In order to better illuminate our arguments on Nietzsche’s sociopolitical views, it is necessary briefly to outline the Kathederzosialist program. Their economic tradition was a progression of mercantilist doctrines as they were defined by Gustav Schmoller: ‘[Mercantilism] in its innermost kernel… is nothing but state making – not state making in a narrow sense, but state making and national-economy making at the same time, state making in the modern sense, which creates out of the political community an economic community, and so gives it a heightened meaning” (Schmoller 1884/1967:50-51). Spearheaded by economists like Adolph Wagner, Gustav Schmoller and Lujo Brentano (Wittrock 1939) the movement reacted to reigning social conditions created by Ricardian doctrines and policies. Acknowledging Engels’ terrible verdict of working class welfare under laissez-faire liberalism (Engels 1892) but unwilling to accept the Marxist alternative of a dictatorship of the proletariat, these economists sought to find a viable third alternative. State intervention in economic life was, on a general level, to follow the more active model of Friedrich List and what was later to become the American Institutional School, rather than the limited vision of Smith and the Ricardians. The Verein für Socialpolitik was established as a consequence of the growing profession’s need for direction (Schumpeter 1954:756). Involving a definite pledge and a practical agenda stretching beyond the limits of quantification, the Verein functioned on a basis of large-scale coordination of research activities that in the end resulted in the 188 volumes of the Verein’s Schriften published between 1872 and 1932. The social question of the day, the Soziale Frage, was pressing. While the theory fuelling laissez faire liberalism already existed in praxis as public policy, the Marxist alternative did not. The Herculean task facing what was to become the Social Democrats was therefore to translate Marx’ analysis of the ills of capitalism increasingly into a viable political system compatible with democracy. As Haselbach argues, the task facing liberal revisionism was even more daunting, namely explaining why liberal theory had not functioned in praxis, and why liberalism had failed to deliver on its political promises. “The question for liberal revisionism was thus, why liberalism, as a practical policy, had not succeeded in harmonising and ordering the economic and social world through the invisible hand of the market forces, but had, instead, brought about new social divisions and political turmoil, the Social Question” (Haselbach 2000:65). In other words, why was the gap between rich and poor growing every day, and why was Europe in this period threatened by the lingering possibility of anti-capitalist revolution, rather than lulled into perpetual sociopolitical harmony by the Mandevillian private vices – public benefits doctrine? This was the focal point of Germany’s political debate from the mid-19th Century, and the uncertain foundation of the Kathedersozialist movement. The Verein für Socialpolitik – created six years before Nietzsche wrote Human, all too Human – attempted to take the best of both worlds, allowing for individual creativity and Geist within a framework of social welfare. There was no use to, like the Jacobins, demand an overnight revolution to solve all of humanity’s problems, so instead a “fundamental reconstruction of society was to come about in time, as a by-product rather than as the result of efforts directly aimed at it” (Schumpeter 1954:803). While attacked by their opponents due to their lack of scientific objectivity and empirical proofs, these highly normative economists adopted a stance somewhere between the German free-trade party and the democratic socialists… whilst rejecting the socialist program, they called for the intervention of the state… for the purpose of mitigating the pressure of the modern industrial system on its weaker members (Ingram 1967:205). John Rae, writing in his 1901 book on Contemporary Socialism, judged their method to be as natural and legitimate a descendent from Adam Smith as the laissez faire-intensive German Manchester Party, and perhaps even more so, “for in science the true succession lies with those who carry the principles of the master to a more fruitful development, and not with those who embalm them as sacred but sterile simulacra” (Rae 1901:198-199). The Verein was, however, not a proper ‘School’ per se, as its individual members disagreed on what course should be taken to achieve the intended reforms. A classic example can be found in the disagreements between Lujo Brentano and Gustav Schmoller on the role of the state in insuring the welfare of workers. Where Schmoller argued for direct state intervention in matters of the market, Brentano had faith in labour unions and the intrinsic mechanics of the commercial system (Kaku 2000:72-86). They all shared the final goal, but not the means of getting there. The diversity of its legacy greatly facilitates our task, as Nietzsche’s idiosyncrasies fail to alienate him from their larger goal. The theoretical nature of the Verein in the end found its perfect match in Bismarck’s pragmatism, and its work created the foundations for the European welfare states.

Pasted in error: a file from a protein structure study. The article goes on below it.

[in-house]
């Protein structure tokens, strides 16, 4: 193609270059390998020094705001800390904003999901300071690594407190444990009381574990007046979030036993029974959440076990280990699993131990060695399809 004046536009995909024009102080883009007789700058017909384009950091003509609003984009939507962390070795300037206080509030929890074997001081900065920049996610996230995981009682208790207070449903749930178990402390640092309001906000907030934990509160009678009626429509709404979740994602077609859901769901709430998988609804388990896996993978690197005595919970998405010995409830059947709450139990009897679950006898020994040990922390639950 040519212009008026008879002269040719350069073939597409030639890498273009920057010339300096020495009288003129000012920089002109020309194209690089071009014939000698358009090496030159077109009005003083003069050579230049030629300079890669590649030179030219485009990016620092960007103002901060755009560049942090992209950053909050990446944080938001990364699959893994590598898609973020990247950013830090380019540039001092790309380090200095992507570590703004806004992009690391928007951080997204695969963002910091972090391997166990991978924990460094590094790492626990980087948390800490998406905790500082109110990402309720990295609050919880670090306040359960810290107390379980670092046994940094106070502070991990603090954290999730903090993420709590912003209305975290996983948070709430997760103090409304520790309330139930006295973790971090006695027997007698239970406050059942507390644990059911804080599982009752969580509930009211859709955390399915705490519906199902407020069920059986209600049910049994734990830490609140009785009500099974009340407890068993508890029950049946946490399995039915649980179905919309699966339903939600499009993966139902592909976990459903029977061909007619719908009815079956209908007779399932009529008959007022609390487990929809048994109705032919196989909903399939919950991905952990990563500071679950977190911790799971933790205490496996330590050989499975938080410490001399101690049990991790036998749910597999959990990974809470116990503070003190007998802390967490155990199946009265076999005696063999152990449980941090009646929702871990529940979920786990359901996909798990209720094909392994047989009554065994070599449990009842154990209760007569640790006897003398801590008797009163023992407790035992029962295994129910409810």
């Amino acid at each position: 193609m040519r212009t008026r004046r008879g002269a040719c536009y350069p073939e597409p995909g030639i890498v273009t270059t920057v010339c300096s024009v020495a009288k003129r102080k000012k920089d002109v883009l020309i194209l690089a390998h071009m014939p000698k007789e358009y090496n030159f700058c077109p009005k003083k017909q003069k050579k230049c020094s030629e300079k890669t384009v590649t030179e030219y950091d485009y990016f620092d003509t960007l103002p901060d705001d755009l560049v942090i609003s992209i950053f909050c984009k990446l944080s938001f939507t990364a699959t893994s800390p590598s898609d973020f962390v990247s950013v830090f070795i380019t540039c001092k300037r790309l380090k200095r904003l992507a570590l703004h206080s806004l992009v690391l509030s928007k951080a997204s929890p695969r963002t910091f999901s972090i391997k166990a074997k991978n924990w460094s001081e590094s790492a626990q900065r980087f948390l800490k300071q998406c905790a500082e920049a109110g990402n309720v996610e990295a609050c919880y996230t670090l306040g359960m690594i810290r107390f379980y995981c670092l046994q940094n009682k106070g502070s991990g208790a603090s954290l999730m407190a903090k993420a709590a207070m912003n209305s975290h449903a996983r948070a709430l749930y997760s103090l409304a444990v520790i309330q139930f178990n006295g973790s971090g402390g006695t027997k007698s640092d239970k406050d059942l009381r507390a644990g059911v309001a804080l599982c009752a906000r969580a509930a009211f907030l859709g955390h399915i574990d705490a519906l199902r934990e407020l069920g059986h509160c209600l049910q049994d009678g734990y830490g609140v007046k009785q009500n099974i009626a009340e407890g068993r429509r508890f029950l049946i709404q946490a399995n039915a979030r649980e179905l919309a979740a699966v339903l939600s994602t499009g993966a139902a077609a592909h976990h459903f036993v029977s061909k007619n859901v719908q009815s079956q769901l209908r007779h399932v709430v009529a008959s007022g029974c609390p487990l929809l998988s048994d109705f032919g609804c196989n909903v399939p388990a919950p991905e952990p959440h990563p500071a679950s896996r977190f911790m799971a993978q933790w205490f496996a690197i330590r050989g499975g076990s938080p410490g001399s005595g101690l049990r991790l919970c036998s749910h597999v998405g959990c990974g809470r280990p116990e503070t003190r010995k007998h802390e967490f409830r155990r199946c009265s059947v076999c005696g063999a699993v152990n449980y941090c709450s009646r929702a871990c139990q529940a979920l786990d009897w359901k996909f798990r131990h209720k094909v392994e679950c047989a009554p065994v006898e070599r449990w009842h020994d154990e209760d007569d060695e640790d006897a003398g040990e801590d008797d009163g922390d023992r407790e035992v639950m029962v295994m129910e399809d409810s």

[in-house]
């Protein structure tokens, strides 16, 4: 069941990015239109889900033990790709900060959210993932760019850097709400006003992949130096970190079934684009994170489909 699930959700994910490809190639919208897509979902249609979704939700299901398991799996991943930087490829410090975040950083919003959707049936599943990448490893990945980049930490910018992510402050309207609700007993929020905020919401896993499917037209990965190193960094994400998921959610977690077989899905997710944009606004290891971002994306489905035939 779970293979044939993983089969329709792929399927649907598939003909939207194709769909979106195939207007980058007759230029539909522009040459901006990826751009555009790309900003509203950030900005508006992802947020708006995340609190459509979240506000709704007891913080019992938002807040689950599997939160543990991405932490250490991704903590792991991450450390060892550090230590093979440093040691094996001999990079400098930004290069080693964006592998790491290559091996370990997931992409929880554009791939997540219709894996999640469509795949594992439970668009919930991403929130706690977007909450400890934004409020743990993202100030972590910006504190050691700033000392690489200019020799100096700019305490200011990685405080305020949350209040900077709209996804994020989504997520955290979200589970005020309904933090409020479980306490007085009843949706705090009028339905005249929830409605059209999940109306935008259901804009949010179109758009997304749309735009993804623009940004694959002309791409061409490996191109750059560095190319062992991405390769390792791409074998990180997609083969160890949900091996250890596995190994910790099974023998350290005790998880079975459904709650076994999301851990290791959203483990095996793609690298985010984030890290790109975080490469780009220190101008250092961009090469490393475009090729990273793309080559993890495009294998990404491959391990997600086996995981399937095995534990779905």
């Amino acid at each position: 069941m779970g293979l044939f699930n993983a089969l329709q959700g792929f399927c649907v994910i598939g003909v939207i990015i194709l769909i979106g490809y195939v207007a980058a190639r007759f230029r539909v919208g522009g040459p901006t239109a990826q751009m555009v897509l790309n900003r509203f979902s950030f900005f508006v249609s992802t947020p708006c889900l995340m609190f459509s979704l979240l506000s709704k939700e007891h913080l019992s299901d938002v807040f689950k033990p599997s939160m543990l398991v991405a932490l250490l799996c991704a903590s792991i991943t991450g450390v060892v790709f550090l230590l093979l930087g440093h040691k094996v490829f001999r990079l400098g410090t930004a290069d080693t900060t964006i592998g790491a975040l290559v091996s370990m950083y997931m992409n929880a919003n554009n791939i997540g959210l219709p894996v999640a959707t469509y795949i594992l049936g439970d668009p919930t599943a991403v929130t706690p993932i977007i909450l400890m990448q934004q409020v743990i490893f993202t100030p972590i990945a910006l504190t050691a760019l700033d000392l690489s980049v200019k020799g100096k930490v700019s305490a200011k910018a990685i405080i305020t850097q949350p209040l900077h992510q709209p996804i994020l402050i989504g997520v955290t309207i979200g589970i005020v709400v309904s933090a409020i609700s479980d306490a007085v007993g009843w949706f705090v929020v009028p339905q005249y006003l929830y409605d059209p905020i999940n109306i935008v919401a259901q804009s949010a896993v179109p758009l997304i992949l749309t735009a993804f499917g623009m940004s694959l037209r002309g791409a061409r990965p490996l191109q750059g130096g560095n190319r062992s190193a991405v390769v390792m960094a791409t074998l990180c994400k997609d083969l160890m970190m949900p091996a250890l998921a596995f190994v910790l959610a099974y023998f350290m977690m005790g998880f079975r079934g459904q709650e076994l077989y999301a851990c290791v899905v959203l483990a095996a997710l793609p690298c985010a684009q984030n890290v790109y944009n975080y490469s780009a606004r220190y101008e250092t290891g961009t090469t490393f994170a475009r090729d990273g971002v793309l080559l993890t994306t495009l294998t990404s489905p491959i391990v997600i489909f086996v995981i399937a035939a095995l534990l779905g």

3. Nietzsche and Renaissance Individualism.